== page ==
Gertty is a console-based client for the Gerrit code review tool. Once you start doing a lot of code reviews as part of your daily work, gertty proves to be an excellent alternative to the Gerrit web interface. For one, it can work offline so it means it’s possible to review code while on the move. It also means the interface is more reactive since everything is cached locally. Plus the fact that it’s a console tool is really appealing to programmers who spend their life in the terminal.
However, like all great tools, it needs a bit of configuration it in order to deliver its full potential. I’m going to document here a few of the settings I’m using in the context of OpenStack.
Vim key bindings
If like me you like using the vim key bindings whenever possible, then you’re
in luck. Gertty ships with a vi keymap and allows you to remap most of the
controls. To enable the vi bindings simply set
keymap: vi in your
.gertty.yaml file. However, don’t stop here or you’ll be heading for serious
disappointment. The default vi keymap is rudimentary with only the four
hjkl and you’ll need to redefine most of the combinations to
feel at home.
Gertty supports key sequences in the form of
[key1, key2] so you can easily
emulate a leader key or a command like
Here is the configuration I am using for reference:
Right now, the only thing I’m missing are the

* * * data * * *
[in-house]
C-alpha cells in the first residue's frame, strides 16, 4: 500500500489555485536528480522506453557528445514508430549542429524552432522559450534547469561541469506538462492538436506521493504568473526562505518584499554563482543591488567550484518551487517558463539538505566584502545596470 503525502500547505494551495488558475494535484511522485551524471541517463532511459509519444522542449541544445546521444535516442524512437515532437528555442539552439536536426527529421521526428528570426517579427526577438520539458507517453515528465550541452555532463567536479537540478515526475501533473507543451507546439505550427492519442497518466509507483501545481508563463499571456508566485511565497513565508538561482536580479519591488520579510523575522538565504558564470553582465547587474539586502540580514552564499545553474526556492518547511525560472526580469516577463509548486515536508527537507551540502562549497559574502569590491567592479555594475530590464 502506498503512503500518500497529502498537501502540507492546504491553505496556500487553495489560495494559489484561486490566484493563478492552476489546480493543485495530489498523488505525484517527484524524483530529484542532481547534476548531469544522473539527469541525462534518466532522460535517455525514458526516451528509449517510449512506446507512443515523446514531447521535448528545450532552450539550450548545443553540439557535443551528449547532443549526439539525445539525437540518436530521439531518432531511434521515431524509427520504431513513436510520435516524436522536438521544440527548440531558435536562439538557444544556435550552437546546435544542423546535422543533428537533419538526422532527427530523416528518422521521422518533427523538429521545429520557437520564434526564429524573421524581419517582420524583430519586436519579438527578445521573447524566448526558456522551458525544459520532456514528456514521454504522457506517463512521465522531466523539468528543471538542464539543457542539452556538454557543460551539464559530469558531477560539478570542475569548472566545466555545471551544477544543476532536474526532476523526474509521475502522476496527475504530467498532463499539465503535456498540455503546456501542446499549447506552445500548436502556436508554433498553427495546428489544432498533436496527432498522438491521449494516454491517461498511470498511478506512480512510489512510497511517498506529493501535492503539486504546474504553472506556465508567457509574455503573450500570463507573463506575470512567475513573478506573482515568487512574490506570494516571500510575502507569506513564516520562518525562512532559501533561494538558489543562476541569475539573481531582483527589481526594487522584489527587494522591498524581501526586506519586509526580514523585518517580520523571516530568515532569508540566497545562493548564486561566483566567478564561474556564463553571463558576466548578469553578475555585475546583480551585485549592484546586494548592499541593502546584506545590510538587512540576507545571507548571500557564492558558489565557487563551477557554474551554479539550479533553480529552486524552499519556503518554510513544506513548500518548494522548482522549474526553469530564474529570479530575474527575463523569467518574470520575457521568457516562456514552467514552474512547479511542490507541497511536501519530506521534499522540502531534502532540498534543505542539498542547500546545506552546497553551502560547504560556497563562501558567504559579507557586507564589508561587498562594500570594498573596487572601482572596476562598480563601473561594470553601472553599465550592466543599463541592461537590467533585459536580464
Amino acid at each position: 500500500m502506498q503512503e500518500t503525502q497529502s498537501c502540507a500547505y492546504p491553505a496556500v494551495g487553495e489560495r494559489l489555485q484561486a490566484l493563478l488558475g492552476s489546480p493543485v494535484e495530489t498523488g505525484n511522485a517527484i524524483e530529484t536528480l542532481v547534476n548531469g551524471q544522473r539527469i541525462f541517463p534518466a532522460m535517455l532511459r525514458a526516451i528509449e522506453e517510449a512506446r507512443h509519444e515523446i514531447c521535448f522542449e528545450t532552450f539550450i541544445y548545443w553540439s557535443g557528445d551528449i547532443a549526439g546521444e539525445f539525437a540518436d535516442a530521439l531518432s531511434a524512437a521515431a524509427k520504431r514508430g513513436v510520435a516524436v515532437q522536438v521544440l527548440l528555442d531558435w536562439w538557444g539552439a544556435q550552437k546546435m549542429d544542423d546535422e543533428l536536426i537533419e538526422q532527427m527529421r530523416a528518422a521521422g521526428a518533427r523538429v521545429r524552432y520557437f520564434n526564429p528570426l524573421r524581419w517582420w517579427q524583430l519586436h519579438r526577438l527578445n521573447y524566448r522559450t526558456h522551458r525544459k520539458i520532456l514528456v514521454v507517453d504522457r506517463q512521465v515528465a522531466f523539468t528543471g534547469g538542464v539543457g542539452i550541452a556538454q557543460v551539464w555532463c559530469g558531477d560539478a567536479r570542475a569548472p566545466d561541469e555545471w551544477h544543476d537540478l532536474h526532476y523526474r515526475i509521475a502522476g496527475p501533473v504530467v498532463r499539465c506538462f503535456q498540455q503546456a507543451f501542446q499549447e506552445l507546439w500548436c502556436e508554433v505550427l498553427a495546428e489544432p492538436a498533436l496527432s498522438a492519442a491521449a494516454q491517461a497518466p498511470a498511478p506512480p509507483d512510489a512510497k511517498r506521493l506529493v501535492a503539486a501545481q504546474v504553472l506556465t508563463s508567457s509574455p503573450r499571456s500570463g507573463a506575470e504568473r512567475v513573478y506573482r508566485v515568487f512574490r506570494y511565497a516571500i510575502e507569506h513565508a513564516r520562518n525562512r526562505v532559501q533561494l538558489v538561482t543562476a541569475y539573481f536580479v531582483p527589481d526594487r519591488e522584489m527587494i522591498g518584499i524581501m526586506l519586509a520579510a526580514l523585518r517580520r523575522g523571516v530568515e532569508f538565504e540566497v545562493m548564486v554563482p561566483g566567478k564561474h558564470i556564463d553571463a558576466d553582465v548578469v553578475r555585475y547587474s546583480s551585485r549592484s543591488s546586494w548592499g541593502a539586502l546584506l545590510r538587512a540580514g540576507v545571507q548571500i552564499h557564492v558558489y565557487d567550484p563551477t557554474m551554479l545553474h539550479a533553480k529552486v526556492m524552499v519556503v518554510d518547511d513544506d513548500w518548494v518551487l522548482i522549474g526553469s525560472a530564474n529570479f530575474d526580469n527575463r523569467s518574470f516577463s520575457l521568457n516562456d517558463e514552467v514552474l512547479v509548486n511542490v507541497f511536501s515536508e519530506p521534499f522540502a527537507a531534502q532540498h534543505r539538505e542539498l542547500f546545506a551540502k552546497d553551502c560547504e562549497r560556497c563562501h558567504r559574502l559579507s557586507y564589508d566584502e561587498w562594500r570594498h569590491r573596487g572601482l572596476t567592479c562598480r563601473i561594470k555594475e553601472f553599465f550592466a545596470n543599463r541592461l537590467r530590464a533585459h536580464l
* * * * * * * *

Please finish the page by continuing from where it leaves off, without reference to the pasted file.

gg movements to go to
the bottom or top of the panel. They are apparently missing from the underlying
In the spirit of the web interface, gertty also allows you to define your own dashboards. The syntax is a bit different though, and as a consequence the official OpenStack dashboards can’t be imported directly and need to be adapted slightly. Unfortunately, I couldn’t find documentation for gertty’s query interface, so until someone finds the courage and time to write it down, the source code remains your best resource.
Here is for example what I’m using for the Kolla project:
The OpenStack Gerrit instance conveniently replaces the git commit message tags it understands with links to Launchpad issues or blueprints. Gertty offers that feature through keyword replacements.
Here is for instance how to mimic that behavior:
Filter job results by pipelines
That last one hasn’t yet made it to gertty. This is somewhat specific to OpenStack gerrit instance and how it works with Zuul. The above commit lets you filter the job results by pipeline and displays useful information like the date or the number of rechecks.
See what gertty looks like with the patch applied: